Georgia Tech researchers and scientists developed 3D solar cells that went to space this weekend on a SpaceX rocket as Inhabitat reports. At the International Space station, the solar cells will be tested to how well they function and how they respond to any space conditions. The solar cells have been designed to capture the sun’s rays from any angle, which will enable a spacecraft to gain more power from a limited surface area.
The experimental solar cell module blasted into space includes four different types of solar cells. One type is traditional planar solar cell and the second one is the planar cell based on a formulation using low-cost materials that include copper-zinc-tin-sulfide. These materials are cheaper than other rare-earth materials like indium and selenium used in some solar cells. There are also 2 types of 3D solar cells – one that is based on CZTS and the other one is based on conventional cadmium telluride. The team have 18 solar cells in total and they will be tested in space for 6 months.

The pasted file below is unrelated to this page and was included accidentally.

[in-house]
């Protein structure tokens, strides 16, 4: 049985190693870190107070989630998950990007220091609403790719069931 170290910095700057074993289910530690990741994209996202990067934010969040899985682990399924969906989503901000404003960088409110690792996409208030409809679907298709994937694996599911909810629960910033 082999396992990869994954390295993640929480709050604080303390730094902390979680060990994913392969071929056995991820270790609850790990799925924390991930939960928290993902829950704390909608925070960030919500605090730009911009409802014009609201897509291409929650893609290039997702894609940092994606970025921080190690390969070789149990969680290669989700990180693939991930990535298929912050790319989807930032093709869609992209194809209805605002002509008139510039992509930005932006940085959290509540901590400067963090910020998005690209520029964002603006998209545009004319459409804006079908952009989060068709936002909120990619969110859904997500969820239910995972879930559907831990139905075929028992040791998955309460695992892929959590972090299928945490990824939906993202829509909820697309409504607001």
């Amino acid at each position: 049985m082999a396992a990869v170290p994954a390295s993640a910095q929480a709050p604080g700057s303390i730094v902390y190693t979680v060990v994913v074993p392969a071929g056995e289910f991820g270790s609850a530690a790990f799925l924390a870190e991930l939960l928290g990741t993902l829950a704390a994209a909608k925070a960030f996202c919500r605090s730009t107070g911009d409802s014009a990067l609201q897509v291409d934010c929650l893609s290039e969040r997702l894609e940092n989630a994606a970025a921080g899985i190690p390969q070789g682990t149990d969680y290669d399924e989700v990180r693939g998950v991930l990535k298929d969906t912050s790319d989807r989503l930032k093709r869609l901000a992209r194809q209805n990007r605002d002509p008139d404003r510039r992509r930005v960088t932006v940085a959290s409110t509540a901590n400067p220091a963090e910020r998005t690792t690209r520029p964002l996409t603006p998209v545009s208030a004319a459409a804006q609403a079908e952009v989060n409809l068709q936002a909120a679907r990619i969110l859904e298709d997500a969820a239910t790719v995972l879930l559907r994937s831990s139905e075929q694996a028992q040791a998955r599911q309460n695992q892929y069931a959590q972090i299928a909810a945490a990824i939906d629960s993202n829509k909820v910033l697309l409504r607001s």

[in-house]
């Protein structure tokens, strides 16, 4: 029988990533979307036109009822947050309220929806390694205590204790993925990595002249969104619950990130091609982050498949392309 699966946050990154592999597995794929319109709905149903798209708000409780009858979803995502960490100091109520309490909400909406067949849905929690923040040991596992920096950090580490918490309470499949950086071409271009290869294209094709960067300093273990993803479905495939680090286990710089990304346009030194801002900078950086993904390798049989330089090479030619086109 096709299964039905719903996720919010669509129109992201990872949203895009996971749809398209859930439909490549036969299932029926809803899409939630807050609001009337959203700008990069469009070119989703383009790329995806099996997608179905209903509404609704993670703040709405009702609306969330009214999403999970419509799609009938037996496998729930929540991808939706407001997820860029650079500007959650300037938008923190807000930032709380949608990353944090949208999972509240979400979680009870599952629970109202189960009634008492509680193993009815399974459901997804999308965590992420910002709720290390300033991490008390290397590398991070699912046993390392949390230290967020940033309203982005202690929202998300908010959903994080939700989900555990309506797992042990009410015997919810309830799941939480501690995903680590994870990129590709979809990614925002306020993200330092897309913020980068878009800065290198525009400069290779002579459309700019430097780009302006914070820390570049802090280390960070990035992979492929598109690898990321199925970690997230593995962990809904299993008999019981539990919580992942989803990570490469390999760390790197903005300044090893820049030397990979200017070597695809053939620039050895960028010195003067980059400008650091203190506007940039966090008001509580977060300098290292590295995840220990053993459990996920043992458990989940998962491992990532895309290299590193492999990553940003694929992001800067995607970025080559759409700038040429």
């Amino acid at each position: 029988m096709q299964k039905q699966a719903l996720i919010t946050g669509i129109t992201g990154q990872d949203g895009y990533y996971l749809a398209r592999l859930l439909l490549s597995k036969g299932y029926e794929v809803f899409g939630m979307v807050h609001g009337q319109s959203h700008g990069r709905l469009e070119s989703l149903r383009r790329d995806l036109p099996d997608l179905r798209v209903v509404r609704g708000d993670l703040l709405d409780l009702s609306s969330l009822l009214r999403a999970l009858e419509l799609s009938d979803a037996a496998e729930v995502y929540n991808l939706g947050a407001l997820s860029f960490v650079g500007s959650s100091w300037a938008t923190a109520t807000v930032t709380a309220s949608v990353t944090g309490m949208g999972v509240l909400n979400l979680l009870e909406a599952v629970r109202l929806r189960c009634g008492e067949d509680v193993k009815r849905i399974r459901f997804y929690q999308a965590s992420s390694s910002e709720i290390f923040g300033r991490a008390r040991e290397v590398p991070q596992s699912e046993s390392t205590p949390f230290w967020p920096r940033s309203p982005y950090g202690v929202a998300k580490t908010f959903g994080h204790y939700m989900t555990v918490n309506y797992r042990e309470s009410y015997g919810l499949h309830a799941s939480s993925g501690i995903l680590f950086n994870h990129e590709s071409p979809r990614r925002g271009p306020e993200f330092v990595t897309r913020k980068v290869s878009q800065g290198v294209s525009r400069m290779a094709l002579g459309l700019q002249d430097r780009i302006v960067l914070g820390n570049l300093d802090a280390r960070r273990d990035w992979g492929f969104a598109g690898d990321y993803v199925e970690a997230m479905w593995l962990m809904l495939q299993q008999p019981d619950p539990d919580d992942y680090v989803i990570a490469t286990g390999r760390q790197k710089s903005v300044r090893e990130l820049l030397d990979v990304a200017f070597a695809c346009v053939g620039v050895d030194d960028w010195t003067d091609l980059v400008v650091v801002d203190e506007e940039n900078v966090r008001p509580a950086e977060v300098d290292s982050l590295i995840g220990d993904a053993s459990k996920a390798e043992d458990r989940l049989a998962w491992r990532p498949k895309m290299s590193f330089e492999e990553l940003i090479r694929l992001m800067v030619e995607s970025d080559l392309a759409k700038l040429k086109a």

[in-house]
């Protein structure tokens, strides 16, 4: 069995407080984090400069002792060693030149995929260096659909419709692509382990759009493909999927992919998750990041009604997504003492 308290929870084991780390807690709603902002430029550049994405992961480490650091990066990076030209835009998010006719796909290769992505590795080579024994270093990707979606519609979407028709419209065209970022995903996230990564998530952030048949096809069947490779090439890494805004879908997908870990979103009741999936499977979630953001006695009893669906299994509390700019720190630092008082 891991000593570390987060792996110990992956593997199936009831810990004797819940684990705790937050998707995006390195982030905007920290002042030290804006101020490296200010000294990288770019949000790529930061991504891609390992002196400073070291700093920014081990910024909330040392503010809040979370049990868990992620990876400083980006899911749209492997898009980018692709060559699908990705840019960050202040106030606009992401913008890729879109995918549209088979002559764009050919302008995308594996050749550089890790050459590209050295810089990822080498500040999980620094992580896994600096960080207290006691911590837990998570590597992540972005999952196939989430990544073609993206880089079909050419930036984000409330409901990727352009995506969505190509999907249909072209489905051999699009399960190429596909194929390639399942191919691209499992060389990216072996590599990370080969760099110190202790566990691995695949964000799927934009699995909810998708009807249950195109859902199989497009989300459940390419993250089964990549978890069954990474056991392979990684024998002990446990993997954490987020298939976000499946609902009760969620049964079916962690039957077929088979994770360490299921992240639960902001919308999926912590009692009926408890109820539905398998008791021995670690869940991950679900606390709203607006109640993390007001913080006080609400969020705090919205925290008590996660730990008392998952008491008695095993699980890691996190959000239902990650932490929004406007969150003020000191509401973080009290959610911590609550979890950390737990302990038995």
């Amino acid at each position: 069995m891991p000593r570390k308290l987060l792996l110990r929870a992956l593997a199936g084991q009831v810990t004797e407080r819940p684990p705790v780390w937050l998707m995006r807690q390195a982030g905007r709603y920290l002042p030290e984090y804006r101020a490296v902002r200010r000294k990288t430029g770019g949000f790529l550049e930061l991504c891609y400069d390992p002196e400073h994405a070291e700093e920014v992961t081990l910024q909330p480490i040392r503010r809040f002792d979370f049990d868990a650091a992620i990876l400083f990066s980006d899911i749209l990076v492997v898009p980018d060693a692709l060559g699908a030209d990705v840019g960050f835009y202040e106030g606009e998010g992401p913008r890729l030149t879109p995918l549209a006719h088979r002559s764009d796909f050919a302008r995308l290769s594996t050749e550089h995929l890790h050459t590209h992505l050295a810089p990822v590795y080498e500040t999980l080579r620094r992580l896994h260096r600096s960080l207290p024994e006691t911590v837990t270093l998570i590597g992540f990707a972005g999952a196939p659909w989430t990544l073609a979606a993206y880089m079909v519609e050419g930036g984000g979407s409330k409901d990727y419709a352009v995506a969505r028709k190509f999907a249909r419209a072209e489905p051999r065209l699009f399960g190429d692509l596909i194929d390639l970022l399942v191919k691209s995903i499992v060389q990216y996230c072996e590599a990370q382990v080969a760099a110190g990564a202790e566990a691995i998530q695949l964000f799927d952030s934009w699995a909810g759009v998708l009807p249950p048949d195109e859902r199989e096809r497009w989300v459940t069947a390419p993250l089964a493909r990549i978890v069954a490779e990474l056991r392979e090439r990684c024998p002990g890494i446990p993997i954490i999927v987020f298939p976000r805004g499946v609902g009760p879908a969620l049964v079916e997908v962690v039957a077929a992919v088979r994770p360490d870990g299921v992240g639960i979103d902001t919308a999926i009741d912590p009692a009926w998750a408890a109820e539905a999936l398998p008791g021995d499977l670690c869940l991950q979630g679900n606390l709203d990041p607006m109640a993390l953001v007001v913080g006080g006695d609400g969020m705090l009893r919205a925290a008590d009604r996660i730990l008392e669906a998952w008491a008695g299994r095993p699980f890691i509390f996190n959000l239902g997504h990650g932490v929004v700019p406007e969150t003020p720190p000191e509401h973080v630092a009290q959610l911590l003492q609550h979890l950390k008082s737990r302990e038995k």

These 3D solar cells can forever change how the spacecraft receive power. The 3D cells by the Georgia Tech boys are dubbed as miniature towers coated with a photo-absorber. Instead of requiring the sun to be right above them to work, the ingenious 3D solar cells can capture sunlight over longer periods of time. Jud Ready, the Georgia Tech Research Institute principal research engineer said in a press release that they want to see both light-trapping performance of their 3D solar cells and how will they respond to the harsh space environment.
After 6 months, the solar cells will go back to earth so scientist can study how they held up in space. According to Ready, if the solar cells survive the return to Earth, counting the radiation, wide temperature swings and other factors, then they can be confident that the solar cells will work well on Earth.
Image credit: Inhabitat